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The Practice Of Medicine: When A Funeral Provides Perspective

Here’s my column in this month’s Emergency Medicine News:

I have practiced with the same group, in the same hospital, for 17 years. Because we have been together so long, our group is a family. So it was with enormous grief that we buried our founder, Dr. Jack Warren, 11 years ago after a tragic car crash. That wound is still open, but we still tell stories about his humor, his compassion, and his grace.

As I write this I am tending another wound, or I should say our group is tending another. A second partner passed away last week. Unlike the sudden horror of the first death, the second was progressive, as our friend and partner, Dr. Howard Leslie, left us by degrees, the victim of metastatic melanoma. Jack and Howard founded our group before any of the rest of us arrived. Both of them are buried in the same wooded, hillside nature preserve. Pieces of our group, pieces of ourselves, interred in the red-clay earth. Just as they practiced before the rest of us, so they went to sleep before the rest of us. I think they’ve gone ahead to show the way. So they can one day help us adapt to peace the way they helped us adapt to practice.

But both deaths remind me of partnership. Medicine today is chaotic and difficult for many reasons. Part of the problem is that government and regulatory bodies overwhelm us and litigation threatens us. Part of the problem is that we, and our patients alike, have untenable hopes and impossible standards for the practice of medicine. Read more »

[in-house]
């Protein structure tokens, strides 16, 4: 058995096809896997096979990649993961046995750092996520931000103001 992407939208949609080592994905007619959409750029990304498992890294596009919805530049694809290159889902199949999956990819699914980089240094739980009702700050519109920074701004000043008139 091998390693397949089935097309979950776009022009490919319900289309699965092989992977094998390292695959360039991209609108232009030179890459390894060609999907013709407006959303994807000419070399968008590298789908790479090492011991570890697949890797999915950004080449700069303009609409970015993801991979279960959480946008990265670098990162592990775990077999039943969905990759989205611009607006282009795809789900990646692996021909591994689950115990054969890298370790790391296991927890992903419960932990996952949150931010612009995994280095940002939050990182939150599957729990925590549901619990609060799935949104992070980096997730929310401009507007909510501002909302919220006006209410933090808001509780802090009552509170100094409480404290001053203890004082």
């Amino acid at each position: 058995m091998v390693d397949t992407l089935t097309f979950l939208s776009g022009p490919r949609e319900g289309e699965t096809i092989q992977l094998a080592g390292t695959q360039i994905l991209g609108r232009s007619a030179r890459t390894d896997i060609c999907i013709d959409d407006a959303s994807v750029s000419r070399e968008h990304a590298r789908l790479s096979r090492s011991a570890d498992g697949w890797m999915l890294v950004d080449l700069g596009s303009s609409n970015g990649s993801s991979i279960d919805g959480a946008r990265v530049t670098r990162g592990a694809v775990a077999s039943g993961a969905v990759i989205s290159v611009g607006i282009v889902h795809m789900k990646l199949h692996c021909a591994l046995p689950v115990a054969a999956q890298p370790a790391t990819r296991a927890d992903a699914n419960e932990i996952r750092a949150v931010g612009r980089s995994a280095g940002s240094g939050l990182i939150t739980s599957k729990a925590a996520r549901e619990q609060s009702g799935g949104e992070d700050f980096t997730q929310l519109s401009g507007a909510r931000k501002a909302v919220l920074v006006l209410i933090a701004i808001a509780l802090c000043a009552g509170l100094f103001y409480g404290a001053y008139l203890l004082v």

*This blog post was originally published at edwinleap.com*

Hot Topic: Certification Of ER Doctors

Texas is at the center of a heated national battle over the training emergency physicians need in order to advertise themselves as “board certified.” Via the Houston Chronicle:

At stake is the welfare of patients requiring immediate medical attention. Leaders of the traditional board say allowing physicians without proper training to advertise themselves as board-certified would mislead the public. Leaders of the alternative board say the proposed rule change will undermine the ability of Texas’ rural hospitals to staff their emergency departments with board-certified ER physicians.

A final verdict may only come, given one board’s already delivered threat, in a court of law.

At stake also are the careers of a lot of practicing Emergency Physicians, many of whom I’m proud to call friends and colleagues. (And it’s not just docs at rural hospitals, they’re in nearly every ED in Texas, and your lesser state).  They practice high quality Emergency Medicine, and I have no qualms about the practice of those who are alternately boarded. Read more »

*This blog post was originally published at GruntDoc*

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Latest Book Reviews

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When I was in medical school I read Samuel Shem s House Of God as a right of passage. At the time I found it to be a cynical yet eerily accurate portrayal of the underbelly of academic medicine. I gained comfort from its gallows humor and it made me…

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